Ask Luis Garza how the La Raza exhibition came to be at The Autry Museum of the American West, and he raises his palms, eyes heavenward:
“Karma,” he says. “Fate. Serendipity. The gods have chosen to align us at this moment in time.”
Garza, who co-curated the exhibition with Amy Scott, is being a little dramatic, but he’s not wrong. The country has finally started paying attention to Latino culture. Planning for Pacific Standard Time: LA/LA, a huge, international group of shows focusing on Latin American culture in the Americas and in Los Angeles, was underway, spearheaded by the powerful Getty Museum. And at about the same time, Garza and others had begun to review thousands and thousands of photographs taken during the Chicano Rights movement. Photographers from La Raza (literally “the race”), an activist newspaper-turned-magazine published from 1967-1977, chronicled Chicanos in LA and Southern California; it would become nationally significant. After the magazine shut down, the archives were eventually gifted to UCLA’s Chicano Studies Research Center. Years later, the Center wondered if the Autry might be interested in doing something with them.
The Autry was. Rick West, the museum’s president and CEO, jumped at the idea. The museum’s mission, West says, “is to look at the cultures that make up the American West in a very inclusive and pluralistic way.” The La Raza exhibition had all the elements.
“You have what was a very, very important moment 50 years ago in Latino/a history—the Chicano rights movement,” West ticks off. “You had the voice that articulated that—the photographers of La Raza. And that voice was a first-person voice”: photographers as witnesses. About 200 of the 25,000 (yes, that’s not a typo) photographs are up on the Autry’s walls. And they are only the tip of the visual iceberg. “The vast body of this work has never been seen, has never been printed—until now,” Garza says.
“From the mundane to the magnificent”
The photos—all black and white—range from shots of homey gatherings (neighborhood barbecues, parades, playground scenes) to protests, demonstrations and boycotts. On one wall, a line of Mexican Americans stretches to the distant horizon. They’re walking down a long dusty road waving banners and placards. Participants in La Marcha de la Reconquista covered almost 1,000 miles in a month. They started from Calexico, in California’s Southern-most boarder, and walked to Sacramento to lobby the state government for several things, including improved conditions for farm workers, and an end to police brutality.
In another shot, a little girl walks with a huge sign that warns onlookers a local auto dealership engages in discriminatory labor practices. There are photos of high-school students during a convulsive series of walk-outs, as students protested the shabby education the Los Angeles school board thought was good enough for them. And a fetching picture of a bridal couple, still in their finery, who left church immediately after their vows and marched with the crowd to protest the inordinate numbers of Chicanos that had been drafted, injured and killed in the Vietnam War.
Most of the photographers were self-taught. Before he joined La Raza as a staff photographer, Garza apprenticed with a professional, learning exposures, lighting, composition and developing. When he went to the paper, he took those skills and shared them with others who wanted to shoot. “We were mentoring each other,” he says now.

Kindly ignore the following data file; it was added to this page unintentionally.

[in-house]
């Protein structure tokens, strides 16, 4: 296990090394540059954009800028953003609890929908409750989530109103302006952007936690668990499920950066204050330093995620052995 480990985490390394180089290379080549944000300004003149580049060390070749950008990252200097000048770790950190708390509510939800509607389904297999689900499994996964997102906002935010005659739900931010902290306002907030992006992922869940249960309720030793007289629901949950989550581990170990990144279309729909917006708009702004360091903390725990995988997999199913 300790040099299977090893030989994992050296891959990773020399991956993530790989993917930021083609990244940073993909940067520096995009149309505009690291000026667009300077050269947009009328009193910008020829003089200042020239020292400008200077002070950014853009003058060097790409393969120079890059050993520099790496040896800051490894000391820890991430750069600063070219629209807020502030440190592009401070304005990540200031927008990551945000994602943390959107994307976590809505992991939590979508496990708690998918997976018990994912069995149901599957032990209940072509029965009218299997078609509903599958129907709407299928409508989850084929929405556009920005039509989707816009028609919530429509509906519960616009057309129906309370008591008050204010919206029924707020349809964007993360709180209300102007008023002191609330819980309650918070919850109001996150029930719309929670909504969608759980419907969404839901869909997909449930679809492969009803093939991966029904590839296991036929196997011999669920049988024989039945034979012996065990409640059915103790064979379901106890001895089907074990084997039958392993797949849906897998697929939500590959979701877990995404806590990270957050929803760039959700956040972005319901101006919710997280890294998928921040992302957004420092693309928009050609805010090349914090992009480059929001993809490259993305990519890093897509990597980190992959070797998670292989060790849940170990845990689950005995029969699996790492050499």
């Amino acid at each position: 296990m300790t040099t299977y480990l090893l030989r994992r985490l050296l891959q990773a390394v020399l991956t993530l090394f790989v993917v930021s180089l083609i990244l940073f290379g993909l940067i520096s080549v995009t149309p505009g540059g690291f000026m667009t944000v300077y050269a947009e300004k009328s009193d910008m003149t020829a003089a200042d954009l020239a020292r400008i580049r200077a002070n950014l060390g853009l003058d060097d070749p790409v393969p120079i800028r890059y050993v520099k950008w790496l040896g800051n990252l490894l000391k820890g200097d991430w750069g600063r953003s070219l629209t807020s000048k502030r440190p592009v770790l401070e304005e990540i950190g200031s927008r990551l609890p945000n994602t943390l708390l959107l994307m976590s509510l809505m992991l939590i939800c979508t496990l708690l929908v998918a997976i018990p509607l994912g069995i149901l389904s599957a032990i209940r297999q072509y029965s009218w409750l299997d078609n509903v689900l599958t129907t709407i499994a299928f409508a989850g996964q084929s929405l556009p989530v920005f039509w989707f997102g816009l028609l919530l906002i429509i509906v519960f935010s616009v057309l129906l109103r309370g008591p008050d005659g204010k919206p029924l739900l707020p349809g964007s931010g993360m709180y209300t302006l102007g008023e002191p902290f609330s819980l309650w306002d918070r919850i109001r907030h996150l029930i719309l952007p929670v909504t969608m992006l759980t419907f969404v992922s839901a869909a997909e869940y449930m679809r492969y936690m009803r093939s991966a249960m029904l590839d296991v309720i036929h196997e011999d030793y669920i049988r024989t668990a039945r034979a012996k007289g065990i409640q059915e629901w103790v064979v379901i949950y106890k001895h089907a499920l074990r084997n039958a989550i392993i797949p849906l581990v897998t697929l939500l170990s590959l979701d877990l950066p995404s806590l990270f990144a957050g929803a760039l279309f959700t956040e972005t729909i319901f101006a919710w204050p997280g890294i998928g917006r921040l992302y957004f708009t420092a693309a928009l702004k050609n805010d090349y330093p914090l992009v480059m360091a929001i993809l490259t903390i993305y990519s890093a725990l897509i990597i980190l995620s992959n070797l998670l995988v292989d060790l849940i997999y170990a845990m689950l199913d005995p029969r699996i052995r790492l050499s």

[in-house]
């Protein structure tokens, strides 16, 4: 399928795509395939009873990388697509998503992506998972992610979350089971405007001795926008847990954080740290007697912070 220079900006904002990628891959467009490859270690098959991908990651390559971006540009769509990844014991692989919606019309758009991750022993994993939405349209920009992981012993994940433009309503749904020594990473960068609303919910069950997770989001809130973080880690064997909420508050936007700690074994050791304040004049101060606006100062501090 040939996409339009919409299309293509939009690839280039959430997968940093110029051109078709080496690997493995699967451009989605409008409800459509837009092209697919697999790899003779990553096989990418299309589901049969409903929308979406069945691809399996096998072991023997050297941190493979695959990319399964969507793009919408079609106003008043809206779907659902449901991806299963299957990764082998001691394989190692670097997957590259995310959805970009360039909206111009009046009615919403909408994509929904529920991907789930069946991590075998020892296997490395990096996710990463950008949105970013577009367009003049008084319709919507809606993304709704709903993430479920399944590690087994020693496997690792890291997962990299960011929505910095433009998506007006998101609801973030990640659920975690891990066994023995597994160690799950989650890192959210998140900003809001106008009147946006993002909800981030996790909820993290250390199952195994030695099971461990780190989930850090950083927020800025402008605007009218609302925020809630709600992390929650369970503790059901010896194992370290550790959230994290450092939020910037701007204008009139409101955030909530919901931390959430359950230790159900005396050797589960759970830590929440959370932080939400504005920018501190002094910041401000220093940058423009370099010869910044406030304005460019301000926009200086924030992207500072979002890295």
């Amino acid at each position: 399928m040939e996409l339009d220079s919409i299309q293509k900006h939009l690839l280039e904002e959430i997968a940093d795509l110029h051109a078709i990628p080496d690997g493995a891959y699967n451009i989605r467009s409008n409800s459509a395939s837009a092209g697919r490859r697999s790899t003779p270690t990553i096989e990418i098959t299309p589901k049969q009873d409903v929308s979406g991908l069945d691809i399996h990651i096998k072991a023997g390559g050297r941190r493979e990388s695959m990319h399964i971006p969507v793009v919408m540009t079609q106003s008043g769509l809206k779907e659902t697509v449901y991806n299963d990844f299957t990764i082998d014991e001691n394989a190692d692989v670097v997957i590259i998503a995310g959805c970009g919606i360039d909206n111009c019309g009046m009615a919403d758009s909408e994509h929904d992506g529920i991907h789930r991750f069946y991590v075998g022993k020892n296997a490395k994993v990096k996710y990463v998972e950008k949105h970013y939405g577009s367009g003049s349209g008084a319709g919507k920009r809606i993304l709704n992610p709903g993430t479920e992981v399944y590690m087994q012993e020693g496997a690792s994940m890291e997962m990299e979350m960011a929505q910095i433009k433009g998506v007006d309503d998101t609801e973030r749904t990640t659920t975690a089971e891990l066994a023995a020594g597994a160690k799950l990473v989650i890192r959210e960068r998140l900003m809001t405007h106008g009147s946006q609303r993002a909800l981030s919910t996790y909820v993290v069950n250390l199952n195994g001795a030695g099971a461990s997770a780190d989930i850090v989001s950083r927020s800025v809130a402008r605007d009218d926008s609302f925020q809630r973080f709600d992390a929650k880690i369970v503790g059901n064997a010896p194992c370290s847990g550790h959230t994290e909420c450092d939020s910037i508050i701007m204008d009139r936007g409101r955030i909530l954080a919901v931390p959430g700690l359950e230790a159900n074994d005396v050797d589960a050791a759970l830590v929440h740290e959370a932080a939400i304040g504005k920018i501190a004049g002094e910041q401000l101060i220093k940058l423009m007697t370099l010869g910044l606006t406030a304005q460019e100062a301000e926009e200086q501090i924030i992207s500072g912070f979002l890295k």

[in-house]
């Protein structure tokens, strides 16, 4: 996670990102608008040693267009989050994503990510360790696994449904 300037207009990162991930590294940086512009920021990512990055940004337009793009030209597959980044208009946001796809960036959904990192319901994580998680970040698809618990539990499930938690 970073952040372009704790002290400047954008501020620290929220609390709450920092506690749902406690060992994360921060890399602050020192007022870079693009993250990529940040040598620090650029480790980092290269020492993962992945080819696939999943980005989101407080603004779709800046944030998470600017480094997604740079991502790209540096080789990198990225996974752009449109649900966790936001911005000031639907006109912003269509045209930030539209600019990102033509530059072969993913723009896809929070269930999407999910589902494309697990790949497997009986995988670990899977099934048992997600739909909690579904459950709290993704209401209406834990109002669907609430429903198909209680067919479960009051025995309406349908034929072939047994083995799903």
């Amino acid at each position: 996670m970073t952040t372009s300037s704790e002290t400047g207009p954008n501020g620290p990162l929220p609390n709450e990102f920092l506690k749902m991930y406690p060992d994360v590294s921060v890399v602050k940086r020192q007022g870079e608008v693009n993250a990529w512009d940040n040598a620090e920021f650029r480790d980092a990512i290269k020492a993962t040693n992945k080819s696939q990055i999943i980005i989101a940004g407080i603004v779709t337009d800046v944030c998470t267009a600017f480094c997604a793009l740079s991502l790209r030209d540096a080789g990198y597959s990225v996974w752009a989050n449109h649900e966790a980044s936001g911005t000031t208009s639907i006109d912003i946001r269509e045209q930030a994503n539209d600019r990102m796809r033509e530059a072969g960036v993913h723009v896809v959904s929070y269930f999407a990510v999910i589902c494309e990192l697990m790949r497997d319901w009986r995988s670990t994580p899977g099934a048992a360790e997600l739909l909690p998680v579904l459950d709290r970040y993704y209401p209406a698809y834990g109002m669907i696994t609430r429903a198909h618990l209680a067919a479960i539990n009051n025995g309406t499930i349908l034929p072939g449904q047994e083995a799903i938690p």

The exhibition shows they were quick learners. They’re not all memorable photos, Garza says; there’s a little of everything here. “You go from the mundane to the magnificent.”
One of the most memorable was taken by one of a handful of women photographers. Maria Varela’s portrait of a little girl hawking La Raza at the Poor People’s Campaign in Washington, D.C. is a standout for its energy and its size—it’s one of the photos that have been blown up into a stele-sized image.
Varela had a long and storied career as a Chicana who went south in the early 60s to photograph the Student Nonviolent Coordinating Committee, or SNCC, as volunteers worked to register black voters in Mississippi and Alabama. In 1968, she came to D.C. with a contingent of Chicanos who’d come to participate in several Poor People’s Campaign marches. She doesn’t remember the little paper girl’s name, but she says, “This might have been the time that everyone emptied out to go up to Arlington Cemetery to honor Robert Kennedy, who had been assassinated two weeks before.”
“This was our Facebook”
Although La Raza was the best-known of the Chicano newspapers, there were about 35 of them scattered across the US, from California to the Midwest, anywhere there were substantial Chicano populations. Sometimes travelers would carry an armload to Mexico or overseas, where they were snapped up. The pictures drew people in. The stories gave them ideas for organizing. And, Varela says, they served another, important purpose:
“This was our Facebook. This was our communication network. It was a little clunky, but it got the word out about what was going on in these individual communities.”
The Autry Museum sits near several Latino communities, and the La Raza show may draw in people who’ve never crossed its threshold before. Some may be surprised to find faces they know in this exhibit—of long-lost friends, family, maybe even their own.
Luis Garza looks around the gallery and smiles. “That’s the beauty of the power of photography,” he says. “If one picture is worth a thousand words, how many are being said in this exhibition?”
Oh, and he might be right about that serendipity thing: La Raza opens to the public on September 16—Mexican Independence Day.